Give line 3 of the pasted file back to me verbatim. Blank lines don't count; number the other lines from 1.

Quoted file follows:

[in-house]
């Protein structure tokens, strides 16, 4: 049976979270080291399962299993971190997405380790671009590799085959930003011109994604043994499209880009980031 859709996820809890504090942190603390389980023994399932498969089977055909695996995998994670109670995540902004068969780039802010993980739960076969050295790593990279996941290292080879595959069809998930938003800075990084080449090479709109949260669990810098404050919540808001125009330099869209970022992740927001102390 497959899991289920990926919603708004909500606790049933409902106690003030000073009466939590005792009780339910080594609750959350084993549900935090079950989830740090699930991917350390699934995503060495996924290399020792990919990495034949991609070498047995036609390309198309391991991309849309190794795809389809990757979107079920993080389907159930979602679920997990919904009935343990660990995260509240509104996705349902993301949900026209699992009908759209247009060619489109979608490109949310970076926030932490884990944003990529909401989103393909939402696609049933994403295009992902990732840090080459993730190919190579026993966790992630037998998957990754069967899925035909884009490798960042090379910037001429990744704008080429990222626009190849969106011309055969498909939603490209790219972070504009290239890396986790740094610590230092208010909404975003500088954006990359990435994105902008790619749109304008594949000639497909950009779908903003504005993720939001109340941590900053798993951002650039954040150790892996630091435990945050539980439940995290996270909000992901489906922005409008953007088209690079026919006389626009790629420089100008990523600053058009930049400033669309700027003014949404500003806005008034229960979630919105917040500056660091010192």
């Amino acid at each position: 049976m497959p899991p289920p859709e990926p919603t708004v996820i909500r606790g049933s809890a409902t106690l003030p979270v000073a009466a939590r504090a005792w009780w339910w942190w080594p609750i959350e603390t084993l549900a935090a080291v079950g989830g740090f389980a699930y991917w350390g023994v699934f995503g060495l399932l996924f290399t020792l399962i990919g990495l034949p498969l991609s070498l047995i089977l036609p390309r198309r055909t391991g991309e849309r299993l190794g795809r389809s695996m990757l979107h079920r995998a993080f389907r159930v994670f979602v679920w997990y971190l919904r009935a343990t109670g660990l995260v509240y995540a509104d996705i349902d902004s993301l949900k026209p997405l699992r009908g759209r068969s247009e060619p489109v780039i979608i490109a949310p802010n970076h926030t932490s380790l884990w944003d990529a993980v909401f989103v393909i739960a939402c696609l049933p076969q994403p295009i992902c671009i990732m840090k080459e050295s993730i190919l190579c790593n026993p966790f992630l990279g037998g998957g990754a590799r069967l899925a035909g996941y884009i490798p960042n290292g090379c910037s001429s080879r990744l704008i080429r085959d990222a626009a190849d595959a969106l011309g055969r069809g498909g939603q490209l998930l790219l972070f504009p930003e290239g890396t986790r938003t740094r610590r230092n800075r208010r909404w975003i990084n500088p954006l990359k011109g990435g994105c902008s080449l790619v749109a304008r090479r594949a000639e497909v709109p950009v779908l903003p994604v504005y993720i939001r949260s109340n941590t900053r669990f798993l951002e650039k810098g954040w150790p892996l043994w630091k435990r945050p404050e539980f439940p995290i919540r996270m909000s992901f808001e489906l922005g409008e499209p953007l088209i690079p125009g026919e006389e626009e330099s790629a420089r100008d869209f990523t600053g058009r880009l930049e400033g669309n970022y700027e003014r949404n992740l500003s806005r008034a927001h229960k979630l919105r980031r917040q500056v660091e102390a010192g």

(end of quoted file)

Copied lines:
């Amino acid at each position: 049976m497959p899991p289920p859709e990926p919603t708004v996820i909500r606790g049933s809890a409902t106690l003030p979270v000073a009466a939590r504090a005792w009780w339910w942190w080594p609750i959350e603390t084993l549900a935090a080291v079950g989830g740090f389980a699930y991917w350390g023994v699934f995503g060495l399932l996924f290399t020792l399962i990919g990495l034949p498969l991609s070498l047995i089977l036609p390309r198309r055909t391991g991309e849309r299993l190794g795809r389809s695996m990757l979107h079920r995998a993080f389907r159930v994670f979602v679920w997990y971190l919904r009935a343990t109670g660990l995260v509240y995540a509104d996705i349902d902004s993301l949900k026209p997405l699992r009908g759209r068969s247009e060619p489109v780039i979608i490109a949310p802010n970076h926030t932490s380790l884990w944003d990529a993980v909401f989103v393909i739960a939402c696609l049933p076969q994403p295009i992902c671009i990732m840090k080459e050295s993730i190919l190579c790593n026993p966790f992630l990279g037998g998957g990754a590799r069967l899925a035909g996941y884009i490798p960042n290292g090379c910037s001429s080879r990744l704008i080429r085959d990222a626009a190849d595959a969106l011309g055969r069809g498909g939603q490209l998930l790219l972070f504009p930003e290239g890396t986790r938003t740094r610590r230092n800075r208010r909404w975003i990084n500088p954006l990359k011109g990435g994105c902008s080449l790619v749109a304008r090479r594949a000639e497909v709109p950009v779908l903003p994604v504005y993720i939001r949260s109340n941590t900053r669990f798993l951002e650039k810098g954040w150790p892996l043994w630091k435990r945050p404050e539980f439940p995290i919540r996270m909000s992901f808001e489906l922005g409008e499209p953007l088209i690079p125009g026919e006389e626009e330099s790629a420089r100008d869209f990523t600053g058009r880009l930049e400033g669309n970022y700027e003014r949404n992740l500003s806005r008034a927001h229960k979630l919105r980031r917040q500056v660091e102390a010192g």